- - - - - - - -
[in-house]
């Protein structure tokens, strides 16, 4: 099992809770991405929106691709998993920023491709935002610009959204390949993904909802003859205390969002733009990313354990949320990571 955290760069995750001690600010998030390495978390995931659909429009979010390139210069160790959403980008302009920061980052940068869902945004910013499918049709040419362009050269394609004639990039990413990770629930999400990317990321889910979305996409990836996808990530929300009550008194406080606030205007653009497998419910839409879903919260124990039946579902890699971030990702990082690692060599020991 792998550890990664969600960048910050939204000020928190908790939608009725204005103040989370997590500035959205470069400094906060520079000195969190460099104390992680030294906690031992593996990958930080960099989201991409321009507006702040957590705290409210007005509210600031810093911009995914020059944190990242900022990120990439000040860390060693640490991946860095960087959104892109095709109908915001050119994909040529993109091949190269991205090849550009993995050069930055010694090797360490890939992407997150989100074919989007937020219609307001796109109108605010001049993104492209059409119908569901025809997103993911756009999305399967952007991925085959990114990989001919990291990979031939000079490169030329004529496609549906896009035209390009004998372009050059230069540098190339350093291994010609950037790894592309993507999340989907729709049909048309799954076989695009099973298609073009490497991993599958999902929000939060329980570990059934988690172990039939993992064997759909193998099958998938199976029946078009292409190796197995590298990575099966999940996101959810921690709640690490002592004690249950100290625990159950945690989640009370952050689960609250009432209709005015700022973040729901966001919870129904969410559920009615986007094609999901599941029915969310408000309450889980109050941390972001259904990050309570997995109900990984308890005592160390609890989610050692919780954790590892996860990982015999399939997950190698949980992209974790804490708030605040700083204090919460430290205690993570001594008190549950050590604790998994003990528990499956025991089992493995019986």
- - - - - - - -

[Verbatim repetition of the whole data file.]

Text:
[in-house]
């Protein structure tokens, strides 16, 4: 099992809770991405929106691709998993920023491709935002610009959204390949993904909802003859205390969002733009990313354990949320990571 955290760069995750001690600010998030390495978390995931659909429009979010390139210069160790959403980008302009920061980052940068869902945004910013499918049709040419362009050269394609004639990039990413990770629930999400990317990321889910979305996409990836996808990530929300009550008194406080606030205007653009497998419910839409879903919260124990039946579902890699971030990702990082690692060599020991 792998550890990664969600960048910050939204000020928190908790939608009725204005103040989370997590500035959205470069400094906060520079000195969190460099104390992680030294906690031992593996990958930080960099989201991409321009507006702040957590705290409210007005509210600031810093911009995914020059944190990242900022990120990439000040860390060693640490991946860095960087959104892109095709109908915001050119994909040529993109091949190269991205090849550009993995050069930055010694090797360490890939992407997150989100074919989007937020219609307001796109109108605010001049993104492209059409119908569901025809997103993911756009999305399967952007991925085959990114990989001919990291990979031939000079490169030329004529496609549906896009035209390009004998372009050059230069540098190339350093291994010609950037790894592309993507999340989907729709049909048309799954076989695009099973298609073009490497991993599958999902929000939060329980570990059934988690172990039939993992064997759909193998099958998938199976029946078009292409190796197995590298990575099966999940996101959810921690709640690490002592004690249950100290625990159950945690989640009370952050689960609250009432209709005015700022973040729901966001919870129904969410559920009615986007094609999901599941029915969310408000309450889980109050941390972001259904990050309570997995109900990984308890005592160390609890989610050692919780954790590892996860990982015999399939997950190698949980992209974790804490708030605040700083204090919460430290205690993570001594008190549950050590604790998994003990528990499956025991089992493995019986």